We spoke to MA Curation Practices student Gill Crawshaw, on studying at Leeds Arts University, what she specialises in and her plans for when she completes her studies...

Why did you choose Leeds Arts University?

Leeds Arts University has a long and distinguished history, with so many alumni who went on to be great artists. What a thrill to be studying at an institution with such a fantastic reputation! Leeds has been home for all of my adult life, I love it here and now I’m loving being a mature student.

What made you select MA Curation Practices?

This was a massive change for me, returning to study after 30-odd years working in jobs that weren’t arts-related (health, social care, equality and diversity). Having organised a couple of exhibitions and other events in my spare time, I wanted to get a better understanding of the field of curating, both theoretical and practical.

MA Curation Practices at Leeds Arts University attracted me because it covers curation across the arts, heritage and beyond. My particular interests include disability arts, access and inclusion and curatorial activism. I wanted to take the opportunity to expand my thinking and put my interests into a broader context and the MA has enabled me to do this. I also liked the idea of joining the course in it’s first year: being a pioneer and playing my own small part in the history of the University.

What do you specialise in? What exciting things are you working on at the moment?

I’m now working on my final project: a dissertation plus a curatorial project. I want to improve my own practice about meeting the needs of blind and partially sighted people as artists and audience, so I’m researching the experiences of blind and partially sighted people in art galleries by visiting Leeds Art Gallery and talking about art with local visually impaired people. My practical project will be an event that responds to some of the things they’ve told me: more information to come!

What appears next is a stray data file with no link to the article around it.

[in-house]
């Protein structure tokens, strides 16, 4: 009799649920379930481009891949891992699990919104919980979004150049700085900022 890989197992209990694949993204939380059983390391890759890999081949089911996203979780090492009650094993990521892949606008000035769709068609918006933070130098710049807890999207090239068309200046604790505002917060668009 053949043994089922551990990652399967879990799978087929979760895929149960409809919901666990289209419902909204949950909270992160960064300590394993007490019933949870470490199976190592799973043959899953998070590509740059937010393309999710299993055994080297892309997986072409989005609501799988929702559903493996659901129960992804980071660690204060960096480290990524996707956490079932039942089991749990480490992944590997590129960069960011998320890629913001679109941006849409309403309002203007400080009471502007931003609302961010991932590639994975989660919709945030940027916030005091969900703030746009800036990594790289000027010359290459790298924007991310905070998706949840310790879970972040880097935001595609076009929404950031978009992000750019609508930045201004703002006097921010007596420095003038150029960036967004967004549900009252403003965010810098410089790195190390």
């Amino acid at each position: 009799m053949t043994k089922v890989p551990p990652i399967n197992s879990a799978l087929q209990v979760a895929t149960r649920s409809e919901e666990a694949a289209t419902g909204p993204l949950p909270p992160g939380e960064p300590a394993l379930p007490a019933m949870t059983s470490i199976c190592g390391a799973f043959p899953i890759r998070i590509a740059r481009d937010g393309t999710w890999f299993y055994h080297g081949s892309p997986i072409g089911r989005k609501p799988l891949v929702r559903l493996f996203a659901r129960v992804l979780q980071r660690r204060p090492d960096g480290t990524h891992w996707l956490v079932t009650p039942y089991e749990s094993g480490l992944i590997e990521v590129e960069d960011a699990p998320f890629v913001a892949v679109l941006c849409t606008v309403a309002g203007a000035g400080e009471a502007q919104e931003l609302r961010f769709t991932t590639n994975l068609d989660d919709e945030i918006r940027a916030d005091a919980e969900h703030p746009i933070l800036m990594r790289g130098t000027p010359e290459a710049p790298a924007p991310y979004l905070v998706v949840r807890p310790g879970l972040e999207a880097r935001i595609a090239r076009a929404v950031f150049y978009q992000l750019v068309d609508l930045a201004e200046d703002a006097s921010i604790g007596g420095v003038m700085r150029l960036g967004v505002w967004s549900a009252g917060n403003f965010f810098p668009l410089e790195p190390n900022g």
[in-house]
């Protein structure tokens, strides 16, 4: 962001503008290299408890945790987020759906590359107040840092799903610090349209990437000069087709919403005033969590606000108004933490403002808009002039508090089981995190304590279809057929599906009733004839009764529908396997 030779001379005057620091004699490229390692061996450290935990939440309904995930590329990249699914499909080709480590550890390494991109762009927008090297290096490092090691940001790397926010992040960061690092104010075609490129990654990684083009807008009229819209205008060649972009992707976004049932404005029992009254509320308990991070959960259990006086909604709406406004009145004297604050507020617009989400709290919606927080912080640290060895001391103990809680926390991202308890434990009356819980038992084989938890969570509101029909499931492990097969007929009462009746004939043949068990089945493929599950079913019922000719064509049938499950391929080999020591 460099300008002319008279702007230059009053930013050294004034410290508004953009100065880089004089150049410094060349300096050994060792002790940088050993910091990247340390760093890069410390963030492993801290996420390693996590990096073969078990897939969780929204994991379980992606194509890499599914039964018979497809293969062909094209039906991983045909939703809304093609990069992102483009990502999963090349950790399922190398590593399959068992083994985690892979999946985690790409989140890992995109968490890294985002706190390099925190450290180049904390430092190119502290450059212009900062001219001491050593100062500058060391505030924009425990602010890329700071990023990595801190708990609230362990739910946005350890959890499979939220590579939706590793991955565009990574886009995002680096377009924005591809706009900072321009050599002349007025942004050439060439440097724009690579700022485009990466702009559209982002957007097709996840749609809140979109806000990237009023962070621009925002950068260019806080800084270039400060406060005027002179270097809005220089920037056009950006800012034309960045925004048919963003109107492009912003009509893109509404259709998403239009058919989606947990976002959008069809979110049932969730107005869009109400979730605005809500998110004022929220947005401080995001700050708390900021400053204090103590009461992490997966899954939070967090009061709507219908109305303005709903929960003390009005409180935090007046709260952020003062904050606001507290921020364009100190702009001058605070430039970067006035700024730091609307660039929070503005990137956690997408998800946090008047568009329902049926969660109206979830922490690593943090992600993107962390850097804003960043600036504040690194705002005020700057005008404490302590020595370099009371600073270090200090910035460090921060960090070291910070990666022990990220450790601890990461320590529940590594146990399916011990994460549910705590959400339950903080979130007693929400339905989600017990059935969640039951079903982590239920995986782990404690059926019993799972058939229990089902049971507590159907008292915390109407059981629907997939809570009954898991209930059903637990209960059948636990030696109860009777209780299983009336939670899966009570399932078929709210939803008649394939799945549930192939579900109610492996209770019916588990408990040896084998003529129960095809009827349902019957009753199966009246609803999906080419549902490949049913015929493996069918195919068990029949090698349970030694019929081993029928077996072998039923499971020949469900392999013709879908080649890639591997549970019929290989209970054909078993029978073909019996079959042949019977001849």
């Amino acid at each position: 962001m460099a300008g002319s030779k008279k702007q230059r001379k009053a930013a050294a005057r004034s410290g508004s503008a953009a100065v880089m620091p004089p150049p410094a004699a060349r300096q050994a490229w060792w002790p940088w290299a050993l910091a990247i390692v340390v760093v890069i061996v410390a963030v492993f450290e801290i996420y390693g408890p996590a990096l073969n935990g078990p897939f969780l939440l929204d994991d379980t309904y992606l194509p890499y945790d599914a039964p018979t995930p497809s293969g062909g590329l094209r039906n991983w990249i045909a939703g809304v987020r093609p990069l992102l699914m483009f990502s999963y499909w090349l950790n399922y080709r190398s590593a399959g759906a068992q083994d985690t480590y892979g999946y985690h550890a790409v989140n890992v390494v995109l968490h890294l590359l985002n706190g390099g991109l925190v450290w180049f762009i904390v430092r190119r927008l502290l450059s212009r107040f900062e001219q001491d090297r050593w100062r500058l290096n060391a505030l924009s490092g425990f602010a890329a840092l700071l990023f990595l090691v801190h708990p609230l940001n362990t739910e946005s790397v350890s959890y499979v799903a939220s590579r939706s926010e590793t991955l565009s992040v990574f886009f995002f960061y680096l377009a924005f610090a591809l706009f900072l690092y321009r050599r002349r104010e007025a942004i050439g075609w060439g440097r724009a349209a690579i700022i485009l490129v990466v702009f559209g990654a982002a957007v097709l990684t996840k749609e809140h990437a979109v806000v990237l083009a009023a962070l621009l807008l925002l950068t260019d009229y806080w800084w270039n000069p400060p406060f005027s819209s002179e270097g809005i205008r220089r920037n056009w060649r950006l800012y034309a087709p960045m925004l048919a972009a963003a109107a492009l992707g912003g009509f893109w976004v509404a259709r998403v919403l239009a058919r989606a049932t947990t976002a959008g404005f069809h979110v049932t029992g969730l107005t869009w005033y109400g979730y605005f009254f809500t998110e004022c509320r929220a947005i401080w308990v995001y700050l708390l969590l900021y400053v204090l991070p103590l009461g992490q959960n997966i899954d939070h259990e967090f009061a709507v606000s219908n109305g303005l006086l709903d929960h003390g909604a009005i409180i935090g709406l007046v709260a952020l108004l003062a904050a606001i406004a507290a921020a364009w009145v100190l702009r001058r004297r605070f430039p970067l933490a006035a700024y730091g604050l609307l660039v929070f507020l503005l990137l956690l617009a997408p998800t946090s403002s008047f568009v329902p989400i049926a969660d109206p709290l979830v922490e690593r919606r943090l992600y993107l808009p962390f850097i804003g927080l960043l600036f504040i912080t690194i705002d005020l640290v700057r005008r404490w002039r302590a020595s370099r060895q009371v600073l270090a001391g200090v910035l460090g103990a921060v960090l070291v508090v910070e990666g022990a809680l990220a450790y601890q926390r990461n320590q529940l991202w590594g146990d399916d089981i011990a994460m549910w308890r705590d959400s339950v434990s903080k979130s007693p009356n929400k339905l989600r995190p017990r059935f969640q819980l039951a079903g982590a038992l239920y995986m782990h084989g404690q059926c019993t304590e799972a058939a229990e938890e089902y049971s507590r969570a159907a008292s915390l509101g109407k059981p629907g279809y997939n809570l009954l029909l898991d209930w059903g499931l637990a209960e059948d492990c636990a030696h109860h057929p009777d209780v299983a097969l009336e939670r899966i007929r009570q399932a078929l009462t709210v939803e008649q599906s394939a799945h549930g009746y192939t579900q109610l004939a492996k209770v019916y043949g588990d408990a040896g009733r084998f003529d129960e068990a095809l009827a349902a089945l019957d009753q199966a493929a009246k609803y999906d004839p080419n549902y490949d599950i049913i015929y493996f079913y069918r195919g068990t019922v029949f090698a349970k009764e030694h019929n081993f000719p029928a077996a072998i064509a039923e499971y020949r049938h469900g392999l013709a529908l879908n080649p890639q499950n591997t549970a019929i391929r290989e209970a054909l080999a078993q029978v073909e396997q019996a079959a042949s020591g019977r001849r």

How does the University develop your curation skills and knowledge?

We’re encouraged to think critically and to experiment, to try new things and get out of our comfort zone. For example, working with sound as part of a collaborative project in the first term has given me a much greater appreciation for, and enjoyment of, this medium. The critical study completed the following term meant I could home in on the topic of activism and curation and think about where my own practice lies. I’ve also enjoyed working with archives, which I hadn’t done before, and would like to do more archival research in future.

What do you plan to do after university?

My aim is to work with others so that disabled people are more visible, included and not ignored. I’d like to spark more conversations relating to disability, including urgent issues of disability rights. I hope to work in partnership, with disabled and non-disabled artists, to this end. I’ll also be making my own opportunities with ideas for projects that I’d like to pursue, including research-based projects, once I’ve finished studying. MA Curation Practices has given me a great foundation for this.